Computer Networks I. Transmission Media

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1 Version 2/21/11 Computer Networks I application transport network Transmission Media link physical

2 Computer Networks I 2 Outline Some informal definitions Guide Media Unguided Media: Wireless References

3 Computer Networks I 3 Transmission medium Anything that can carry information from a source to a destination Background 19 th century - Morse's telegraph (metallic medium) 1869 Bell's telephone (also metallic medium) 1895 Hertz radio transmission (wireless) Later Marconi applied Hertz discover to the telegraph Physical layer Transmission channel Physical layer Cable or air

4 Computer Networks I 4 Transmission channel Data are transmitted through electromagnetic waveform propagation Channels have limited transmission capacity (bandwidth) And take certain delay to reach the destination Signals in the channel can be affected by Noise Atenuation Distorsion

5 Computer Networks I 5 Bandwidth Amount of information that can flow through a connection in a limited time It matters because Is limited by physics & technology Is not free Requirements grow at a rapid rate Critical to network performance

6 Computer Networks I 6 Bandwidth Measured in bits per second (bps) Depends mainly: on the transmission medium type of technology and protocol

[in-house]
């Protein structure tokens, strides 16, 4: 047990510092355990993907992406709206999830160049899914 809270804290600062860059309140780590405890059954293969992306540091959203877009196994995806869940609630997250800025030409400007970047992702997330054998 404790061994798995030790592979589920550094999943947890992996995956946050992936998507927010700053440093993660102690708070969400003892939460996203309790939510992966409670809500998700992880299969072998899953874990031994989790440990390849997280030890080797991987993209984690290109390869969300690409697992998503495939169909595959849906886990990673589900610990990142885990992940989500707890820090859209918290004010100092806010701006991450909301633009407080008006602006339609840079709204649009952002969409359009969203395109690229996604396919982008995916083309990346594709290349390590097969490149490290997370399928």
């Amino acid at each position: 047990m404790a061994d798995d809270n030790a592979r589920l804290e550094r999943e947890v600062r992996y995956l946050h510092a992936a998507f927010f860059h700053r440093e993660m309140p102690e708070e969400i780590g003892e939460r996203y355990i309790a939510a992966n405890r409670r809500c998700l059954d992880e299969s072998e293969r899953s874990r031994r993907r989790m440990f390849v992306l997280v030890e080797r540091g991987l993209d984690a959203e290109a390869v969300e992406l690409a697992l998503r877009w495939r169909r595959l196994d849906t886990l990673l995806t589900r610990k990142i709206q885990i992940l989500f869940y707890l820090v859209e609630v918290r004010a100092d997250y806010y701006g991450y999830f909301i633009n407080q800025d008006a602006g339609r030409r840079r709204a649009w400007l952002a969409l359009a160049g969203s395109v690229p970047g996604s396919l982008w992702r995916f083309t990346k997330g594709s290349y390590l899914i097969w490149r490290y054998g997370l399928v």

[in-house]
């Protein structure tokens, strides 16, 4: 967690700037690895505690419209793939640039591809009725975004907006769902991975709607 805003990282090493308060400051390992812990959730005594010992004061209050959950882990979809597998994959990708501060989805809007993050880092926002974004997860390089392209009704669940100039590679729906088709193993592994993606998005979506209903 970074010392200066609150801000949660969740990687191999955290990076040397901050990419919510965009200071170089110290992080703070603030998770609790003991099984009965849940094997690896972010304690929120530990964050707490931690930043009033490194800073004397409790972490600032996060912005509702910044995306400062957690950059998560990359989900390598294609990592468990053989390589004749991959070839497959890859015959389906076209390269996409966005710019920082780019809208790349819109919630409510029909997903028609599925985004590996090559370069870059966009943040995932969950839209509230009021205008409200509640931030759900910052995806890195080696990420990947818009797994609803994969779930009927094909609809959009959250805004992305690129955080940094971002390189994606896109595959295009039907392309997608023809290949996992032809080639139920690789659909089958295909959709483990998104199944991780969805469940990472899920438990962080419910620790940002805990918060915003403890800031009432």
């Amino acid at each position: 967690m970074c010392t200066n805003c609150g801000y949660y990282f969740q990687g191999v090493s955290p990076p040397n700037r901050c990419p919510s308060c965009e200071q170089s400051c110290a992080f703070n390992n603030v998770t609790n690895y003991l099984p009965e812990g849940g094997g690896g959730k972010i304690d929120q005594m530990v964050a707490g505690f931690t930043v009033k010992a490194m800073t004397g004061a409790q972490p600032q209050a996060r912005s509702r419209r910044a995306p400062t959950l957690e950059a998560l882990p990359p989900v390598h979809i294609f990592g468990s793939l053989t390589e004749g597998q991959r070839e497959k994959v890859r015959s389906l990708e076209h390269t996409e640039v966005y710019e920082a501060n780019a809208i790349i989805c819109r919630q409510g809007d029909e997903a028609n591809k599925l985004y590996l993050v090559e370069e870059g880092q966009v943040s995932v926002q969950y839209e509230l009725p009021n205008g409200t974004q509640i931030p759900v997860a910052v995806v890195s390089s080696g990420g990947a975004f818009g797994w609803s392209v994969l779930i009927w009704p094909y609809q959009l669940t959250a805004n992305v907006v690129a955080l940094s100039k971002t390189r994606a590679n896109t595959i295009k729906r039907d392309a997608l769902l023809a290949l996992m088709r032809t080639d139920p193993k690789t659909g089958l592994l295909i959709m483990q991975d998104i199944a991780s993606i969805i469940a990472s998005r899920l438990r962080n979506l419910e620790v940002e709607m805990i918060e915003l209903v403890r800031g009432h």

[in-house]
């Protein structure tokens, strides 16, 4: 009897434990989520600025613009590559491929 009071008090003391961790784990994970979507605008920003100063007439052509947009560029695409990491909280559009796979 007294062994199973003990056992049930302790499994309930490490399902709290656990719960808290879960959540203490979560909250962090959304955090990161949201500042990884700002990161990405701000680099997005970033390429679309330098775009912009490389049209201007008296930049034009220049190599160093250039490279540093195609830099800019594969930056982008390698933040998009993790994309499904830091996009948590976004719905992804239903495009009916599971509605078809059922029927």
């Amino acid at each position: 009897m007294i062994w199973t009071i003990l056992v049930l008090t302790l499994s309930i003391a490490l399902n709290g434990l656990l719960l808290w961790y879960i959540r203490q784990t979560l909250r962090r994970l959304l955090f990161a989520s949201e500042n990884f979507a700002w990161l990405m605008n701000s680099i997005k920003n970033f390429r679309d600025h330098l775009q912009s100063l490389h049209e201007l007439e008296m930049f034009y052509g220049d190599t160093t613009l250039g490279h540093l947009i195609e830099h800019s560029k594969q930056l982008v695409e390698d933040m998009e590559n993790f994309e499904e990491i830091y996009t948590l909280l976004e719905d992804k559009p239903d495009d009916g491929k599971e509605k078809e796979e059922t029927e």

7 Computer Networks I 7 Bandwidth For analog communications It is expressed using a range: Ex: 3 khz to 300 khz And measured in Hertz (Hz)

8 Computer Networks I 8 Transmission media Transmission Media Guided (wired) Unguided (wired) Twisted-pair cable Coaxial cable Fiber-optic cable Free space

9 Computer Networks I 9 Guided media Source and destination linked through a conduit Metallic conduit Twisted-pair cable Coaxial cable Glass/plastic conduit Fiber-optic cable

10 Computer Networks I 10 Twisted pair Twisting provides shielding against noise & interferences The most common type is unshielded twisted-pair (UTP) The standard categorizes the UTP into 7 classes Category Bandwidth Applications Cat1 0.4 MHz Telephone and modem lines Cat2? MHz Older terminal systems, e.g. IBM 3270 Cat3 16MHz 10BASE-T and 100BASE-T4 Ethernet Cat4 20MHz 16 Mbit/s Token Ring Cat5 100MHz 100BASE-TX & 1000BASE-T Ethernet Cat5e 100MHz 100BASE-TX & 1000BASE-T Ethernet Cat6 250MHz 1000BASE-T Ethernet Cat6e 250MHz 10GBASE-T (under development) Ethernet Cat6a 500MHz 10GBASE-T (under development) Ethernet Cat7 600MHz No applications yet. Cat7a 1200MHz Telephone, CATV, 1000BASE-T in the same cable.

11 Computer Networks I 11 Cable specifications T: twisted-pair F: Fiber-Optic 10 BASE-T

12 Computer Networks I 12 Twisted pair The most common UTP connector is the RJ45 Performance: Relation between attenuation (db/km) and frequency Sharply decreases with frequencies above 100KHz Applications Voice & data through telephone lines DSL for high-bandwidth Local area networks

13 Computer Networks I 13 Coaxial cable Supports higher frequency signal ranges than twisted-pair Most common connector BNC Performance Higher bandwidth than twisted-pair But also higher attenuation Applications Digital telephonic networks (nowadays replaced) Local area networks (10Base-2) Cable TV

14 Computer Networks I 14 Fiber-Optic cable Made of glass or plastic Signals are transmitted in the form of light, using refraction capabilities of the material Multimode (multiple beams using different paths) Single Mode